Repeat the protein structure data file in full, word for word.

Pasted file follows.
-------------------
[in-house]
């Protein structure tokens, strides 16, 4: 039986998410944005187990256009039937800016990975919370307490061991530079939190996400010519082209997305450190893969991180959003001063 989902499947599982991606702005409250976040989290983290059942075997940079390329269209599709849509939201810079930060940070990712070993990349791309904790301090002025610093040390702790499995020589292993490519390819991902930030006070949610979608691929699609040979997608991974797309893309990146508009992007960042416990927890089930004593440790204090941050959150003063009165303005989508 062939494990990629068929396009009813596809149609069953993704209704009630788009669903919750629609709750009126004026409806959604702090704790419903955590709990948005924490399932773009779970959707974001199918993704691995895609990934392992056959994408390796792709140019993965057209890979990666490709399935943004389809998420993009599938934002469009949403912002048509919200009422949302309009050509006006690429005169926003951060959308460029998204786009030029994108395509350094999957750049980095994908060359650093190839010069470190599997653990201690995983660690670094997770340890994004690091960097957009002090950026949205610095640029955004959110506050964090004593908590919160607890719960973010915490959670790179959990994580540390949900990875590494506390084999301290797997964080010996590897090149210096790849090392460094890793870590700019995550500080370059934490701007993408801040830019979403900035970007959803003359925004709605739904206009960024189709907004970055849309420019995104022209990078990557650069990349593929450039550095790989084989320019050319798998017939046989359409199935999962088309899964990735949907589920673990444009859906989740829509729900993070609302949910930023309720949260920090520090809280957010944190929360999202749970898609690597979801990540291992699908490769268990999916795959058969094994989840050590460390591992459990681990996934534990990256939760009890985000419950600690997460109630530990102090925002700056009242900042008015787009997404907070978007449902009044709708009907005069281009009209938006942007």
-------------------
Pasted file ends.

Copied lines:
[in-house]
């Protein structure tokens, strides 16, 4: 039986998410944005187990256009039937800016990975919370307490061991530079939190996400010519082209997305450190893969991180959003001063 989902499947599982991606702005409250976040989290983290059942075997940079390329269209599709849509939201810079930060940070990712070993990349791309904790301090002025610093040390702790499995020589292993490519390819991902930030006070949610979608691929699609040979997608991974797309893309990146508009992007960042416990927890089930004593440790204090941050959150003063009165303005989508 062939494990990629068929396009009813596809149609069953993704209704009630788009669903919750629609709750009126004026409806959604702090704790419903955590709990948005924490399932773009779970959707974001199918993704691995895609990934392992056959994408390796792709140019993965057209890979990666490709399935943004389809998420993009599938934002469009949403912002048509919200009422949302309009050509006006690429005169926003951060959308460029998204786009030029994108395509350094999957750049980095994908060359650093190839010069470190599997653990201690995983660690670094997770340890994004690091960097957009002090950026949205610095640029955004959110506050964090004593908590919160607890719960973010915490959670790179959990994580540390949900990875590494506390084999301290797997964080010996590897090149210096790849090392460094890793870590700019995550500080370059934490701007993408801040830019979403900035970007959803003359925004709605739904206009960024189709907004970055849309420019995104022209990078990557650069990349593929450039550095790989084989320019050319798998017939046989359409199935999962088309899964990735949907589920673990444009859906989740829509729900993070609302949910930023309720949260920090520090809280957010944190929360999202749970898609690597979801990540291992699908490769268990999916795959058969094994989840050590460390591992459990681990996934534990990256939760009890985000419950600690997460109630530990102090925002700056009242900042008015787009997404907070978007449902009044709708009907005069281009009209938006942007």